downturns in stock markets throughout much of the West. The United States and Britain faced seriousdownturn, while Portugal, Greece, Ireland and Iceland faced major debt crises. Almost uniquely amongWestern nations, Australia avoided recession off the back of strong Asian trade and 25 years of economicreform and low levels of government debt.In the United States, Barack Obama was elected president in 2009, becoming the first African American to holdthat office. His election, along with the election of a French President of East European and Jewish descent(Nicholas Sarkozy) female leaders such as Germanys Angela Merkel and Australias Julia Gillard evidencedthe major demographic and social shifts which had taken place within Western society since World War II.Western nations and the worldJacques Chirac, George W. Bush, Tony Blair and Silvio Berlusconi at the G8 Summit in 2003.Australian soldiers on patrol as part of the UNs International Force for East Timor in 2000.Rock star Bono with former U.S. Vice President Al Gore at the World Economic Forum in 2008.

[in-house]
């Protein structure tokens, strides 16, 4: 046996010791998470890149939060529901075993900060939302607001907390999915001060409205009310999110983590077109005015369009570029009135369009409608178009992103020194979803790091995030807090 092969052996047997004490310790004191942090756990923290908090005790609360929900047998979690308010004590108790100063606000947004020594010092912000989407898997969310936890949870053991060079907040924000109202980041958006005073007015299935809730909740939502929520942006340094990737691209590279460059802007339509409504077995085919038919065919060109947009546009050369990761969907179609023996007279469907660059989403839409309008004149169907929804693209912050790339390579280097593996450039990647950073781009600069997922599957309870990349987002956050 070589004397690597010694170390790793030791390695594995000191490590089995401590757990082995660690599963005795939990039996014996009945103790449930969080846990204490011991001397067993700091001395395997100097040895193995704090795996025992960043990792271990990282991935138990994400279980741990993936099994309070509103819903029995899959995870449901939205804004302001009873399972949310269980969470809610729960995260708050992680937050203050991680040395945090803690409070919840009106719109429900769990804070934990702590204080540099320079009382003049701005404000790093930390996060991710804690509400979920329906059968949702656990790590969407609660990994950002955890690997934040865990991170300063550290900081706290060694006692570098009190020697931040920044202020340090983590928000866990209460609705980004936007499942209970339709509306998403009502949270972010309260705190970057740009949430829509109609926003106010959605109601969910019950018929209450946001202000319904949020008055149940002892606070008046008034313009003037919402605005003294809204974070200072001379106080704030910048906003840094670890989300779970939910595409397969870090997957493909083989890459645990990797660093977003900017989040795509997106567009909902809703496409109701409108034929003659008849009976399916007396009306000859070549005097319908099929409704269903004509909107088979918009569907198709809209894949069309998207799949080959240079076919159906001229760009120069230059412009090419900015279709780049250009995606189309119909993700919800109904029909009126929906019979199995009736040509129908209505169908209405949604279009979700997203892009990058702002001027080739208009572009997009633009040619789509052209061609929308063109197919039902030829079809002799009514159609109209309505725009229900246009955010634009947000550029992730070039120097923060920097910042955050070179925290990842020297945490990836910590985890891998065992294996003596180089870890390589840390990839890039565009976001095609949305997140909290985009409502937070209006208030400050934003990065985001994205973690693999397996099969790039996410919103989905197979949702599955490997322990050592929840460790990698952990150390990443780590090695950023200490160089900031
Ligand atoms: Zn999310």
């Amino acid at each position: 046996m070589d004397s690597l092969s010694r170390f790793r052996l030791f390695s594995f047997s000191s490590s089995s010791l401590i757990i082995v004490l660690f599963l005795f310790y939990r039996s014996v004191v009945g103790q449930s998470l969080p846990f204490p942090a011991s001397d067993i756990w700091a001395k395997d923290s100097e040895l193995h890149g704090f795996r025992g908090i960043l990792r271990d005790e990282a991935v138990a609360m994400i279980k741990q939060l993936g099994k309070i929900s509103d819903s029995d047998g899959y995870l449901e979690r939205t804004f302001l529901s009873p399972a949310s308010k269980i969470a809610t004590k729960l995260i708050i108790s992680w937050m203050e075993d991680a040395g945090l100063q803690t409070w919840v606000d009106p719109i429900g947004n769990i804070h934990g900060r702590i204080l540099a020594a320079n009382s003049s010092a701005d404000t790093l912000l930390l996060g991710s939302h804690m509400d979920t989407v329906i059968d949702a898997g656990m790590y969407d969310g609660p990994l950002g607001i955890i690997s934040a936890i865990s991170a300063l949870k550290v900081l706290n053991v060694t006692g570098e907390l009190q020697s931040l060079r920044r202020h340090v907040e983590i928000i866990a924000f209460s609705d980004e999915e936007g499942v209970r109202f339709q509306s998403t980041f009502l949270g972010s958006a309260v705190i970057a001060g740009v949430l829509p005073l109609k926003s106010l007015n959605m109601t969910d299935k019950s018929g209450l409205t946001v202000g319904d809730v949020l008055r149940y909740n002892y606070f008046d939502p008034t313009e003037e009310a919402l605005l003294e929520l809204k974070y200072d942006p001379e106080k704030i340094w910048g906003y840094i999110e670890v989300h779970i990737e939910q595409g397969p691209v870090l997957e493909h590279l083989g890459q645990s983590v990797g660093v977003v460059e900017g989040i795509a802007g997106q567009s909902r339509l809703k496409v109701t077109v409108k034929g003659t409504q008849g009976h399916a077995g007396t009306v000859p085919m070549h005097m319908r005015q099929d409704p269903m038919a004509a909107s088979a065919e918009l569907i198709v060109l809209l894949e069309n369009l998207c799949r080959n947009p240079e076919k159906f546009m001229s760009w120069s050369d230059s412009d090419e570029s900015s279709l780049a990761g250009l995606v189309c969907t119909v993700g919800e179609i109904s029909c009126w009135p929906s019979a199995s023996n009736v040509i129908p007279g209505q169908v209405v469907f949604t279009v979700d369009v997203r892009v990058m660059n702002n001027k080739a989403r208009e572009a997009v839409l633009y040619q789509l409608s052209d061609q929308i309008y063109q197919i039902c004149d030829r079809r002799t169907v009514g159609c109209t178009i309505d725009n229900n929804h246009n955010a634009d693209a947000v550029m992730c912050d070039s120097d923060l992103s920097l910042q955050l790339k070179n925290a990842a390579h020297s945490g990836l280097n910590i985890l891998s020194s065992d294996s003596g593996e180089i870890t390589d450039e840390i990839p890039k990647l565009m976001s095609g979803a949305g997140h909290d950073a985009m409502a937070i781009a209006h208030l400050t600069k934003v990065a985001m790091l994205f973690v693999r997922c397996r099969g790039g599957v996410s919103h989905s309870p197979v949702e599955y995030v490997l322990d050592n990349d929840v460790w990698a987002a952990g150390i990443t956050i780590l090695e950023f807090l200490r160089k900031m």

Protesters in Washington calling for amilitary intervention in Libya in 2011.Following 1991, Western nations provided troops and aid to many war-torn areas of the world. Some of thesemissions were unsuccessful, like the attempt by the United States to provide relief in Somalia in the early1990s. A very successful peace-making operation was conducted in the Balkans in the late 1990s, however.After the Cold War, Yugoslavia broke up into several countries along ethnic lines, and soon countries andethnic groups within countries of the former Yugoslavia began fighting one another. Eventually, NATO troopsarrived in 1999 and ended the conflict. Australian led a United Nations mission into East Timor in 1999(INTERFET) to restore order during that nations transition to democracy and independence from Indonesia.The greatest war fought by the West in the 1990s, however, was the Persian Gulf War. In 1990, the MiddleEastern nation of Iraq, under its brutal dictator Saddam Hussein, invaded the much smaller neighbouringcountry of Kuwait. After refusing to withdraw troops, the United Nations condemned Iraq and sent troops toliberate Kuwait. American, British, French, Egyptian and Syrian troops all took part in the liberation. The warended in 1991, with the withdrawal of Iraqi troops from Kuwait and Iraqs agreement to allow United Nationsinspectors to search for weapons of mass destruction in Iraq.The West had become increasingly unpopular in the Middle East following World War II. The Arab statesgreatly disliked the Wests support for Israel. Many soon had a special hatred towards the United States,Israels greatest ally. Also, partly to ensure stability on the region and a steady supply of the oil the worldeconomy needed, the United States supported many corrupt dictatorships in the Middle East. In1979, an Islamic revolution in Iran overthrew the pro-Western Shah and established an anti-Western Shiite Islamic theocracy. Following the withdrawal of Soviet troops from Afghanistan, most of thecountry came under the rule of a Sunni Islamic theocracy, the Taliban. The Taliban offered shelter to theIslamic terrorist group Al-Qaeda, founded by the extremist Saudi Arabian exile Osama Bin Laden. Al-Qaedalaunched a series of attacks on United States overseas interests in the 1990s and 2000. Followingthe September 11 attacks, however, the United States overthrew the Taliban government and captured or killedmany Al Qaeda leaders, including Bin Laden. In 2003, the United States led a controversial war in Iraq,because Saddam had never accounted for all his weapons of mass destruction. By May of that year, American,British, Polish, Spanish, and troops from other countries had defeated and occupied Iraq. Weapons of mass